Solheim Cup leaderboard: 3 things to know after Saturday at Inverness

solheim cup flag

Day 1 of the Solheim Cup is officially in the books, and if you didn't catch the action, check out three things you missed.

Getty Images

TOLEDO, Ohio — Day 1 of the Solheim Cup is officially in the books, and Team Europe holds a healthy three-point margin at day’s end. If you didn’t get to tune into the action, check out three things you missed below.

1. Fanfare on the first tee

Fans began lining up for seats surrounding the 1st tee before the sun even had a chance to peek over the horizon. And for those who braved the early-morning wake-up call, a grand scene was the reward.

Music pumped through the speakers, the cheers were deafening, and “Quiet Please” signs were in short supply. The good vibes were apparent, and they reverberated through the grounds at Inverness.

However, those good vibes would not last long.

Click here for a full recap of the first-tee fanfare.

2. Dream start for Europe

The European team looked like a mismatched underdog on paper, but they quickly dispelled that notion with their play in foursomes. Although all four matches reached the 18th hole, the Euros held tough and earned 3.5 points for an early haymaker to the Americans on their home soil.

“Obviously absolutely delighted,” European captain Catriona Matthews said. “We got off to a fantastic start winning three-and-a-half to a half.”

That momentum carried into the afternoon fourball session. Early on the front nine during the afternoon, Europe led all four matches and looked to be heading for a rout. The Americans were eventually able to scrap two points out of the session, but the European dominance was apparent as they lead 5.5 to 2.5 heading into Day 2.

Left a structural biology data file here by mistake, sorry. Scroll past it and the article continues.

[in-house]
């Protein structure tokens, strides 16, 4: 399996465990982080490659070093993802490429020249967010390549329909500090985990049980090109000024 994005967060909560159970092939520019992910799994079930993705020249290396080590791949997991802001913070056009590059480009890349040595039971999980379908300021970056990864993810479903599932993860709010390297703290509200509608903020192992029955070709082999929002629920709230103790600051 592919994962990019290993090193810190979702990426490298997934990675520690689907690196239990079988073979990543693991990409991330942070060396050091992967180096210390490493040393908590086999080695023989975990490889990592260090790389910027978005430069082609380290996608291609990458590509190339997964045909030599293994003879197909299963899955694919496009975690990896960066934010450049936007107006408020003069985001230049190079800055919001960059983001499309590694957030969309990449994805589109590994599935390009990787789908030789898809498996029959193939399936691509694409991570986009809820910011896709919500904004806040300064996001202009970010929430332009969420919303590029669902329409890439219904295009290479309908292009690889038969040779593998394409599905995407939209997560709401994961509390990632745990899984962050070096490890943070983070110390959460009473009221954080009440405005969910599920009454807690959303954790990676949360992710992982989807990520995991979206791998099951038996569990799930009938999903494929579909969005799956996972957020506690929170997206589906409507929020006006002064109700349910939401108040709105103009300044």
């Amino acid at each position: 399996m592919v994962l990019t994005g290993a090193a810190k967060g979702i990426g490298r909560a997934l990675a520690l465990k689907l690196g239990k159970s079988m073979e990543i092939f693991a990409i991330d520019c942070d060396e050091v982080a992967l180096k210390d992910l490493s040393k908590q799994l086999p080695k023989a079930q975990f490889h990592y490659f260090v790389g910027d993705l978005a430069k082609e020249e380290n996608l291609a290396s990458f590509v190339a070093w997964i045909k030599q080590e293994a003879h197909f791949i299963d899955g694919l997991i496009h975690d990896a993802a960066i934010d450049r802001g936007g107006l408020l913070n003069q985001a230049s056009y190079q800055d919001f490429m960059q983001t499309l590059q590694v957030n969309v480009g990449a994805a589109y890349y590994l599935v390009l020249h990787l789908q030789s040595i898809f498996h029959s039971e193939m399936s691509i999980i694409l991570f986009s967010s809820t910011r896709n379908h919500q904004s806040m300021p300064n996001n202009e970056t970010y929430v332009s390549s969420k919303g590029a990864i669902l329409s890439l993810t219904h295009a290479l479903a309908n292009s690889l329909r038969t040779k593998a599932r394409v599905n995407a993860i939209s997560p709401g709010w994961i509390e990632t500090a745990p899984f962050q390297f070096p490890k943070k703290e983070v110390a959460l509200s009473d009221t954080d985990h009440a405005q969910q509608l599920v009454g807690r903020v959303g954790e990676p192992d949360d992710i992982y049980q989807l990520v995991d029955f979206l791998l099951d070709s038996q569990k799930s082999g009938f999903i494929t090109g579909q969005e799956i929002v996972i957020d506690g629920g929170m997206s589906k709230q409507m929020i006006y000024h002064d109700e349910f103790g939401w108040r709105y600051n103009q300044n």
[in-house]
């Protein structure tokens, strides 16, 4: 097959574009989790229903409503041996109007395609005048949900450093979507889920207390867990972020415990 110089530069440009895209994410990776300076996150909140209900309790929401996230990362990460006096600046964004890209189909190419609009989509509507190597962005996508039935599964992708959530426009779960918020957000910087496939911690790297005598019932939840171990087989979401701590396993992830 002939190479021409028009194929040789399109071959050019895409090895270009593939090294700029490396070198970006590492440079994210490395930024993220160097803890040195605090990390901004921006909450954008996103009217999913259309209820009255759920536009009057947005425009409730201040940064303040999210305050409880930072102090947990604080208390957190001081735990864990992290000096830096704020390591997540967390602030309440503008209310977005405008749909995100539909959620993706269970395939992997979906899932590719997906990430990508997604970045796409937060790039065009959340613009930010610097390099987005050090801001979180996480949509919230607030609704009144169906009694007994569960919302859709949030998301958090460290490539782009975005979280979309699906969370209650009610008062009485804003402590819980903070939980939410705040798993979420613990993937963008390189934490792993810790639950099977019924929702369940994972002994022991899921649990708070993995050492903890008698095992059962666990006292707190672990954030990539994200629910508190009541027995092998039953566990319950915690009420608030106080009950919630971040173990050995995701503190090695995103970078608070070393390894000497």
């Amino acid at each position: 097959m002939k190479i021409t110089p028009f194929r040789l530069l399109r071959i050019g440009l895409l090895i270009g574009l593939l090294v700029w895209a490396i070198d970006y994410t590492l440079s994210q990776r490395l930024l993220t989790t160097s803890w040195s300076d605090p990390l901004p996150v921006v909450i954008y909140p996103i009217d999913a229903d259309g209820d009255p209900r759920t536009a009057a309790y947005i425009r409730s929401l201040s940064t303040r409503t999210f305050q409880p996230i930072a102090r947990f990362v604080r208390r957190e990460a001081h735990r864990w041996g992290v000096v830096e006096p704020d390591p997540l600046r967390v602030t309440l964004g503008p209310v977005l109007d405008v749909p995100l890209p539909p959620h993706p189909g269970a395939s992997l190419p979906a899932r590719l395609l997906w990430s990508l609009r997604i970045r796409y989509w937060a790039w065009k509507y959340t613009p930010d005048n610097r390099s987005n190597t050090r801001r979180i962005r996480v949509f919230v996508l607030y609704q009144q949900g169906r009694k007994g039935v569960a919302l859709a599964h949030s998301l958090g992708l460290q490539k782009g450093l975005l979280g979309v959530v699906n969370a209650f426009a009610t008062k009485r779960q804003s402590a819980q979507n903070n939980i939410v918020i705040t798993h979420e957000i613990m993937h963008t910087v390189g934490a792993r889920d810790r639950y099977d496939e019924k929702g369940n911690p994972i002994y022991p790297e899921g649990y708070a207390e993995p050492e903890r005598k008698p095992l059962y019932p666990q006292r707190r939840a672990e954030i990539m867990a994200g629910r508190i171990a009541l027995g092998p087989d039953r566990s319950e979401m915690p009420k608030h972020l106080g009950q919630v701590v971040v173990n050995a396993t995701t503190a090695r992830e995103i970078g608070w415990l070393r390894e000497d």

3. Rules drama

The Europeans’ ability to come through in the clutch was an obvious talking point, but perhaps the biggest story on Saturday was a bit of rules drama involving Nelly Korda and Madelene Sagstrom.

The unusual ruling came on the 13th hole and proved to be the difference in the match as the Americans won 1 up.

“Hopefully [the Europeans] are okay with us,” Korda said. “We didn’t want it to happen this way. It’s very unfortunate, but they played solid golf, we also played solid golf. At the end of the day hopefully we can put this behind each other and move forward.”

You can read more about the rules drama here.

Golf.com Editor

Zephyr Melton is an assistant editor for GOLF.com where he spends his days blogging, producing and editing. Prior to joining the team at GOLF.com, he attended the University of Texas followed by stops with Team USA, the Green Bay Packers and the PGA Tour. He assists on all things instruction and covers amateur and women’s golf.